“House of Cards” — A Bulimic Buffet for Couch Potatoes?

Why wait a week to watch another episode when an entire buffet is available?  A lot has been written recently about “binge-watching” the practice of sitting on the couch or in bed to gorge on an entire season or a majority of episodes of a television series in one batch.  The bulimic viewer was not possible before Tivo, DVRs and Netflix video streaming (aka Instant Queue). Netflix has given us 13 episodes of “House of Cards”, a reinterpretation of the 1990 BBC miniseries which starred Sir Ian Richardson as a conniving Parliamentarian who rose to the level of prime minister before meeting his fate.

This 2013 “House of Cards” is the first foray into developing original television content exclusively for Netflix members. What has been the unintended outcome of the release of all thirteen episodes of “House of Cards” on February 1 is that the critical reviews of “House of Cards” have been more about “binge-watching” and less about the plot of this powerful political minidrama.

With the genius of Beau Willimon, (the Oscar-nominated screenwriter of “The Ides of March”) and David Fincher (Oscar-nominated for directing “The Social Network”) we have a set of twisted plots worthy of Machiavelli or the Borgias. “House of Cards” has been transformed into a contemporary American narrative about a vengeful Beltway insider, US Congressman and House majority whip Frank Underwood.  Hailing from a nowhere town in South Carolina, Underwood masterminds the destruction of all those who blocked his appointment to Secretary of State.

Set in present-day Washington, D.C., Underwood (Kevin Spacey) decides to inflict his volcanic temper and impalpable revenge upon those who betrayed him.  With lethal self-centeredness he is successful in every detail.  Underwood and his wife Claire (exceptionally played by Robin Wright), epitomize an über power-hungry couple who stops at nothing to conquer everything.  Each needs the other in order to be lethal.   Ruthless and cunning, Frank and Claire bask in the shadowy world of greed, sex, and corruption, severing all ties with anyone who stands in their way.  Nothing and no one are beyond their grasp, no matter whom they hurt.  Both exploit even the good qualities in others to set them up for manipulation and debasement.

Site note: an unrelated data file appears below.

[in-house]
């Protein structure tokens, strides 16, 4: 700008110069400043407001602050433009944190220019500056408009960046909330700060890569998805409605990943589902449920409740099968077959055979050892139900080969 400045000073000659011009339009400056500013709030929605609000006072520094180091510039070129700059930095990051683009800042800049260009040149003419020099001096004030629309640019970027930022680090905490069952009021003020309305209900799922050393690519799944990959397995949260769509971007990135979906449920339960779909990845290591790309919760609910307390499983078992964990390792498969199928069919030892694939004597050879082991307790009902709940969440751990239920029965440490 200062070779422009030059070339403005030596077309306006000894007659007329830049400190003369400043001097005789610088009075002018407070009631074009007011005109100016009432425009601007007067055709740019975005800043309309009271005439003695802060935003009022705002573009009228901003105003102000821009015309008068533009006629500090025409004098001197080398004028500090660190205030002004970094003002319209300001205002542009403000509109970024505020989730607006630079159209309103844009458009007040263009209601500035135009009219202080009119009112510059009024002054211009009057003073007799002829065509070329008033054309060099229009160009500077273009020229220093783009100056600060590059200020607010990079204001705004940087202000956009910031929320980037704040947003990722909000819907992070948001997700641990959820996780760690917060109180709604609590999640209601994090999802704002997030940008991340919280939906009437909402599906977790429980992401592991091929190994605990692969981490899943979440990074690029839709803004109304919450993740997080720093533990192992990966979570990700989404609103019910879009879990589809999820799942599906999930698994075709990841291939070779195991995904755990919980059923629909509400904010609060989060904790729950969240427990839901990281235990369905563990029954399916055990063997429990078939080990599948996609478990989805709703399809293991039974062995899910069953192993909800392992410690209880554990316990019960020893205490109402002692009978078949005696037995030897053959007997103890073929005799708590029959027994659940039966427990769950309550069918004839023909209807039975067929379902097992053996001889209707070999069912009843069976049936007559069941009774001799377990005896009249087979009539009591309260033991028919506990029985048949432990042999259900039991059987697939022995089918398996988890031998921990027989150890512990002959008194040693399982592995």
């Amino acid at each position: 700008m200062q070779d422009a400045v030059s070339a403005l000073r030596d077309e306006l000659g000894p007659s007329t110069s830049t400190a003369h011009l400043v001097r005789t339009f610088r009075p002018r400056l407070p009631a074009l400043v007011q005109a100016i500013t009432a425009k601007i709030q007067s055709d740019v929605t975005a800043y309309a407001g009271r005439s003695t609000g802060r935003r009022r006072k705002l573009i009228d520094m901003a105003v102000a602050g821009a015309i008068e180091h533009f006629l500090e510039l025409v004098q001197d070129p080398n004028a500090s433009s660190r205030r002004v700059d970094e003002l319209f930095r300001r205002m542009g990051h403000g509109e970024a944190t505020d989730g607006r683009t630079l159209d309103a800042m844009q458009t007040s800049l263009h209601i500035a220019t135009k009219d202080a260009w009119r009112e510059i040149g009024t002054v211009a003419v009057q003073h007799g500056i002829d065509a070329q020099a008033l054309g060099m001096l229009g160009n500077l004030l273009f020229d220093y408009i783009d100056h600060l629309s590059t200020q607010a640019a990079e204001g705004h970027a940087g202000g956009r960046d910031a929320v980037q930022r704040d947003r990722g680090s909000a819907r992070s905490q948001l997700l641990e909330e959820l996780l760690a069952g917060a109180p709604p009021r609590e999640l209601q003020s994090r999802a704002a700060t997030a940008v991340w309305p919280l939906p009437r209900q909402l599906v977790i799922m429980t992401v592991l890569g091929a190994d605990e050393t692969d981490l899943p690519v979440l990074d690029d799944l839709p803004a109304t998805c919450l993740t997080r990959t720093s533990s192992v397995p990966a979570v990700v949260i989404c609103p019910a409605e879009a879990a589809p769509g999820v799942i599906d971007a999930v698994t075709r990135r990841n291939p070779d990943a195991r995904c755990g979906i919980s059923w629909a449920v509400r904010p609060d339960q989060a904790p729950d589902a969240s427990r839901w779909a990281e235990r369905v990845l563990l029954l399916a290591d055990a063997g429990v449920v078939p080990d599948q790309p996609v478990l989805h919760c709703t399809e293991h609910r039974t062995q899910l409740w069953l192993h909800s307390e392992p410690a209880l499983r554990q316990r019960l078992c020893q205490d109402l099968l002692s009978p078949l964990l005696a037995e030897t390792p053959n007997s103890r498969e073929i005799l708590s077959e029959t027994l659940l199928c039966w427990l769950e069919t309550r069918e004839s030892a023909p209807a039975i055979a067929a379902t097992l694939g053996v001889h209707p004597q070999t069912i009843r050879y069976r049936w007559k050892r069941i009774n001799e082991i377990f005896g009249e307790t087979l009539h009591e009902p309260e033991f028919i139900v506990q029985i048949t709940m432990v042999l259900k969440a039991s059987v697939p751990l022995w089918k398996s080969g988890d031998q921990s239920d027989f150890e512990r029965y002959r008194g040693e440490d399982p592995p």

While I personally like watching more than one episode at a time, if the story is tightly woven and meticulously written, I want to savor every tasty morsel.  “House of Cards” has such biting dialog, stunning character work and a provocative exploration of contemporary politics that an “all-you-can-watch” buffet of episodes may result in indigestion. Use portion control in feasting on this series.


Comments (6)

  • Having lived near and worked in Washington, D. C. for 7 years, it’s easy to get caught up in the goings of politics there, and the pull of whoever the president is in the White House is big. After all, he is not just a president of the U.S. He is the leader of the Free World! Living in Washington, D.C. makes one have what Washingtonians call “Potomic fever”. The “House of Cards” sounds esp. intriguing. I can imagine the tantalizing feeling of the power the city exudes and the desire to embrace it and be part of it. And if one is denied, then strong urge for revenge sets in.
    Thank you, Diana, for letting us know with your great review of this series in Netflix.

  • I semi-overate this cycle. The first part was really engaging; about episode 1 to 9. The ending stories, like a lot of series just couldn’t end, so they cut it off. I think that’s a cop-out, but maybe it’s the modern way to end stories. I’ve noticed it in other modern works too. Read Dostoyevsky or Jane Austin, or most other more classical writers. Their stories finish, one way or the other.

    • I am only beginning Episode 8, so I can’t comment on the truncated ending. Perhaps the creators did so to gain a loyal following for season 2, which will include another 13 episodes.

  • Diana:

    If you haven’t seen the episode of Portlandia when binge watching alters the lives of a couple (they lose their jobs, their home, all their friends) as they go through all the available episodes of Battlestar Gallactica. This is a must see to understand this new concept. Here’s a link to the YouTube version of the video: http://www.youtube.com/watch?v=yYjLrJRuMnY

    We watched the first episode of House of Cards and appreciate all you have said of it. Kevin Spacey is a well-etched character. What did you think of the way he speaks directly to the audience at various points? I’m still making up my mind on that.

    • I have always found the “talk to the camera” cinematic device particularly disruptive and irritating. I think the 2013 version of “House of Cards” retains this device in order to pay homage to the 1990’s original drama. “Talking to the camera” is supposedly a way of pulling in the viewer to participate in the character’s thought process and is not used nearly as frequently as in the BBC version. Nonetheless, I wish that David Fincher had eliminated that technical element.

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